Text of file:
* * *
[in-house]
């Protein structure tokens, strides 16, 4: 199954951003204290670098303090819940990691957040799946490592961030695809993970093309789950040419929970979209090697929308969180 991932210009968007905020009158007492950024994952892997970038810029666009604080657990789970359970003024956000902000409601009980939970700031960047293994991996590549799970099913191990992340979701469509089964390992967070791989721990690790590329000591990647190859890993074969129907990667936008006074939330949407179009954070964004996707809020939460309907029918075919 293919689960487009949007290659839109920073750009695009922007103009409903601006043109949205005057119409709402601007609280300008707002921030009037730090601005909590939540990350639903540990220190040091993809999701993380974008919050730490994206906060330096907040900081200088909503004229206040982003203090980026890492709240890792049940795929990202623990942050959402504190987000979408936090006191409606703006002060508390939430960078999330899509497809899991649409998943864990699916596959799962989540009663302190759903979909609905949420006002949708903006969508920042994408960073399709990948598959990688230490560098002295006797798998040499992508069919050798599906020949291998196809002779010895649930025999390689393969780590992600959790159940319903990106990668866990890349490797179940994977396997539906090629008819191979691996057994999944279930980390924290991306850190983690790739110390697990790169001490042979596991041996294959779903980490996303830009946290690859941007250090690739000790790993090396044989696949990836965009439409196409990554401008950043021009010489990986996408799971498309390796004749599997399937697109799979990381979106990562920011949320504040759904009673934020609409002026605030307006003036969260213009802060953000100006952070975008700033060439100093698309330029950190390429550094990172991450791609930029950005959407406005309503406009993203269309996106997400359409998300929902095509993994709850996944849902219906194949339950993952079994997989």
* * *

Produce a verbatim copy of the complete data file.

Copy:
[in-house]
């Protein structure tokens, strides 16, 4: 199954951003204290670098303090819940990691957040799946490592961030695809993970093309789950040419929970979209090697929308969180 991932210009968007905020009158007492950024994952892997970038810029666009604080657990789970359970003024956000902000409601009980939970700031960047293994991996590549799970099913191990992340979701469509089964390992967070791989721990690790590329000591990647190859890993074969129907990667936008006074939330949407179009954070964004996707809020939460309907029918075919 293919689960487009949007290659839109920073750009695009922007103009409903601006043109949205005057119409709402601007609280300008707002921030009037730090601005909590939540990350639903540990220190040091993809999701993380974008919050730490994206906060330096907040900081200088909503004229206040982003203090980026890492709240890792049940795929990202623990942050959402504190987000979408936090006191409606703006002060508390939430960078999330899509497809899991649409998943864990699916596959799962989540009663302190759903979909609905949420006002949708903006969508920042994408960073399709990948598959990688230490560098002295006797798998040499992508069919050798599906020949291998196809002779010895649930025999390689393969780590992600959790159940319903990106990668866990890349490797179940994977396997539906090629008819191979691996057994999944279930980390924290991306850190983690790739110390697990790169001490042979596991041996294959779903980490996303830009946290690859941007250090690739000790790993090396044989696949990836965009439409196409990554401008950043021009010489990986996408799971498309390796004749599997399937697109799979990381979106990562920011949320504040759904009673934020609409002026605030307006003036969260213009802060953000100006952070975008700033060439100093698309330029950190390429550094990172991450791609930029950005959407406005309503406009993203269309996106997400359409998300929902095509993994709850996944849902219906194949339950993952079994997989």